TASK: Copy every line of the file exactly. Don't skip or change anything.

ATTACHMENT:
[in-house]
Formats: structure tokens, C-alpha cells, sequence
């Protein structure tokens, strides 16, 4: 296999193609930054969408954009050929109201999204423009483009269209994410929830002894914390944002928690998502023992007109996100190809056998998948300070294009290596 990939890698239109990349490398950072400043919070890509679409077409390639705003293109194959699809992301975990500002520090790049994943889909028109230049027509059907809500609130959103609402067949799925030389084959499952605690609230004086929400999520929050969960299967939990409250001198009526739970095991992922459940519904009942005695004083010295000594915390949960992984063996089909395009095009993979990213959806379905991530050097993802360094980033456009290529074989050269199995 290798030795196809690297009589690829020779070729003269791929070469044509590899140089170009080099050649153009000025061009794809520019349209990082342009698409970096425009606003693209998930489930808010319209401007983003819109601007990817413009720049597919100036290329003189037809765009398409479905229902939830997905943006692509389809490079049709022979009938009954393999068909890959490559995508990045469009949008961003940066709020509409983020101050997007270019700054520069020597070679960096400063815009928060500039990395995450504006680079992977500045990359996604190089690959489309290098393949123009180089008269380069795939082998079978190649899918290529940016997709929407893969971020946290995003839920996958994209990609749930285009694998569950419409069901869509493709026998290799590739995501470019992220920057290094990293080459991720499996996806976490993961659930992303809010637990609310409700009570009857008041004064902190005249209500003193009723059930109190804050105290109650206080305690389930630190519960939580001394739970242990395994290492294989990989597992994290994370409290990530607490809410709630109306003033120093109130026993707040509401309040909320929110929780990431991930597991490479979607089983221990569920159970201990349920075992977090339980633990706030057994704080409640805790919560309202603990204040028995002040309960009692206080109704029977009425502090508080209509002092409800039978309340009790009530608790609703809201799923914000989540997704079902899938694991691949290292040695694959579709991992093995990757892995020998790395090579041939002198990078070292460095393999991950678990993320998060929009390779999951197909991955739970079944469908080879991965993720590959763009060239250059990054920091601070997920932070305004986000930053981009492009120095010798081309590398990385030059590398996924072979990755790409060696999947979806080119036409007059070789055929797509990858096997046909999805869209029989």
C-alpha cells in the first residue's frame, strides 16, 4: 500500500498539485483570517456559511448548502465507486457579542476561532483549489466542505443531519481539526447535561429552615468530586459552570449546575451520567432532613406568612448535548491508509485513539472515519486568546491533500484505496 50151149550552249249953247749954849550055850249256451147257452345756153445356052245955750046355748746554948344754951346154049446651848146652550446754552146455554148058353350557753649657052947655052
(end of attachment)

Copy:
[in-house]
Formats: structure tokens, C-alpha cells, sequence
């Protein structure tokens, strides 16, 4: 296999193609930054969408954009050929109201999204423009483009269209994410929830002894914390944002928690998502023992007109996100190809056998998948300070294009290596 990939890698239109990349490398950072400043919070890509679409077409390639705003293109194959699809992301975990500002520090790049994943889909028109230049027509059907809500609130959103609402067949799925030389084959499952605690609230004086929400999520929050969960299967939990409250001198009526739970095991992922459940519904009942005695004083010295000594915390949960992984063996089909395009095009993979990213959806379905991530050097993802360094980033456009290529074989050269199995 290798030795196809690297009589690829020779070729003269791929070469044509590899140089170009080099050649153009000025061009794809520019349209990082342009698409970096425009606003693209998930489930808010319209401007983003819109601007990817413009720049597919100036290329003189037809765009398409479905229902939830997905943006692509389809490079049709022979009938009954393999068909890959490559995508990045469009949008961003940066709020509409983020101050997007270019700054520069020597070679960096400063815009928060500039990395995450504006680079992977500045990359996604190089690959489309290098393949123009180089008269380069795939082998079978190649899918290529940016997709929407893969971020946290995003839920996958994209990609749930285009694998569950419409069901869509493709026998290799590739995501470019992220920057290094990293080459991720499996996806976490993961659930992303809010637990609310409700009570009857008041004064902190005249209500003193009723059930109190804050105290109650206080305690389930630190519960939580001394739970242990395994290492294989990989597992994290994370409290990530607490809410709630109306003033120093109130026993707040509401309040909320929110929780990431991930597991490479979607089983221990569920159970201990349920075992977090339980633990706030057994704080409640805790919560309202603990204040028995002040309960009692206080109704029977009425502090508080209509002092409800039978309340009790009530608790609703809201799923914000989540997704079902899938694991691949290292040695694959579709991992093995990757892995020998790395090579041939002198990078070292460095393999991950678990993320998060929009390779999951197909991955739970079944469908080879991965993720590959763009060239250059990054920091601070997920932070305004986000930053981009492009120095010798081309590398990385030059590398996924072979990755790409060696999947979806080119036409007059070789055929797509990858096997046909999805869209029989």
C-alpha cells in the first residue's frame, strides 16, 4: 500500500498539485483570517456559511448548502465507486457579542476561532483549489466542505443531519481539526447535561429552615468530586459552570449546575451520567432532613406568612448535548491508509485513539472515519486568546491533500484505496 50151149550552249249953247749954849550055850249256451147257452345756153445356052245955750046355748746554948344754951346154049446651848146652550446754552146455554148058353350557753649657052947655052